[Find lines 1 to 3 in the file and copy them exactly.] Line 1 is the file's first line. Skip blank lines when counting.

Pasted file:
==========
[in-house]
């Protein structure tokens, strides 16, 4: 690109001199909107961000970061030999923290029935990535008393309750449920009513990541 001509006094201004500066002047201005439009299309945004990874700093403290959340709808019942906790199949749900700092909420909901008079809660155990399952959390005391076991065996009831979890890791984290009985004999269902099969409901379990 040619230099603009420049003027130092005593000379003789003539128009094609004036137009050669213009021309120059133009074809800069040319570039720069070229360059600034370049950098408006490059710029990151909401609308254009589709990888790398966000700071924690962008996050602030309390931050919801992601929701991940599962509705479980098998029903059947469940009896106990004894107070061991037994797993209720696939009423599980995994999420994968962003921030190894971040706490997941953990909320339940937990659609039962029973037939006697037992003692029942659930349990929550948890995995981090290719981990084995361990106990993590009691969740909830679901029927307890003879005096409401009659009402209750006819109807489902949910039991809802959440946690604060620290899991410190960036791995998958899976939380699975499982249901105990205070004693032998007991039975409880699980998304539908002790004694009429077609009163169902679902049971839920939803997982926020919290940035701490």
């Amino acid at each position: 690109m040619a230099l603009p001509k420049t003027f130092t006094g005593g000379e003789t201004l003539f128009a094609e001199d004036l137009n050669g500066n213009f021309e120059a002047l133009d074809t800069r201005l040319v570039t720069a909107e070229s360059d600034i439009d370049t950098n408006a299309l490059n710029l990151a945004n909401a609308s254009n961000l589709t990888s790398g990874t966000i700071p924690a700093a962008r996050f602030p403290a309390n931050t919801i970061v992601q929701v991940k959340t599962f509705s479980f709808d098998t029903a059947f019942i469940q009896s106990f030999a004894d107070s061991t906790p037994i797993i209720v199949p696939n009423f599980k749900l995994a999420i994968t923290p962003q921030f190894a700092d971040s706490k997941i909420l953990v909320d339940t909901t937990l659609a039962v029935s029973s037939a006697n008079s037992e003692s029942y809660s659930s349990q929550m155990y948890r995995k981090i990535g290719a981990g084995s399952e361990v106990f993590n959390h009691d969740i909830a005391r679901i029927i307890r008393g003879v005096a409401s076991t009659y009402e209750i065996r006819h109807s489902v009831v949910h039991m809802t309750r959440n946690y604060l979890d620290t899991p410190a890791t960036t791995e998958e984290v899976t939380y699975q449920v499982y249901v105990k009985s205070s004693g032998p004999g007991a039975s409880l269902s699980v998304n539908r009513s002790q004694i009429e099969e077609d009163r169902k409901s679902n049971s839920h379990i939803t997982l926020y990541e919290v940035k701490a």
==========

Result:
[in-house]
């Protein structure tokens, strides 16, 4: 690109001199909107961000970061030999923290029935990535008393309750449920009513990541 001509006094201004500066002047201005439009299309945004990874700093403290959340709808019942906790199949749900700092909420909901008079809660155990399952959390005391076991065996009831979890890791984290009985004999269902099969409901379990 040619230099603009420049003027130092005593000379003789003539128009094609004036137009050669213009021309120059133009074809800069040319570039720069070229360059600034370049950098408006490059710029990151909401609308254009589709990888790398966000700071924690962008996050602030309390931050919801992601929701991940599962509705479980098998029903059947469940009896106990004894107070061991037994797993209720696939009423599980995994999420994968962003921030190894971040706490997941953990909320339940937990659609039962029973037939006697037992003692029942659930349990929550948890995995981090290719981990084995361990106990993590009691969740909830679901029927307890003879005096409401009659009402209750006819109807489902949910039991809802959440946690604060620290899991410190960036791995998958899976939380699975499982249901105990205070004693032998007991039975409880699980998304539908002790004694009429077609009163169902679902049971839920939803997982926020919290940035701490």
């Amino acid at each position: 690109m040619a230099l603009p001509k420049t003027f130092t006094g005593g000379e003789t201004l003539f128009a094609e001199d004036l137009n050669g500066n213009f021309e120059a002047l133009d074809t800069r201005l040319v570039t720069a909107e070229s360059d600034i439009d370049t950098n408006a299309l490059n710029l990151a945004n909401a609308s254009n961000l589709t990888s790398g990874t966000i700071p924690a700093a962008r996050f602030p403290a309390n931050t919801i970061v992601q929701v991940k959340t599962f509705s479980f709808d098998t029903a059947f019942i469940q009896s106990f030999a004894d107070s061991t906790p037994i797993i209720v199949p696939n009423f599980k749900l995994a999420i994968t923290p962003q921030f190894a700092d971040s706490k997941i909420l953990v909320d339940t909901t937990l659609a039962v029935s029973s037939a006697n008079s037992e003692s029942y809660s659930s349990q929550m155990y948890r995995k981090i990535g290719a981990g084995s399952e361990v106990f993590n959390h009691d969740i909830a005391r679901i029927i307890r008393g003879v005096a409401s076991t009659y009402e209750i065996r006819h109807s489902v009831v949910h039991m809802t309750r959440n946690y604060l979890d620290t899991p410190a890791t960036t791995e998958e984290v899976t939380y699975q449920v499982y249901v105990k009985s205070s004693g032998p004999g007991a039975s409880l269902s699980v998304n539908r009513s002790q004694i009429e099969e077609d009163r169902k409901s679902n049971s839920h379990i939803t997982l926020y990541e919290v940035k701490a």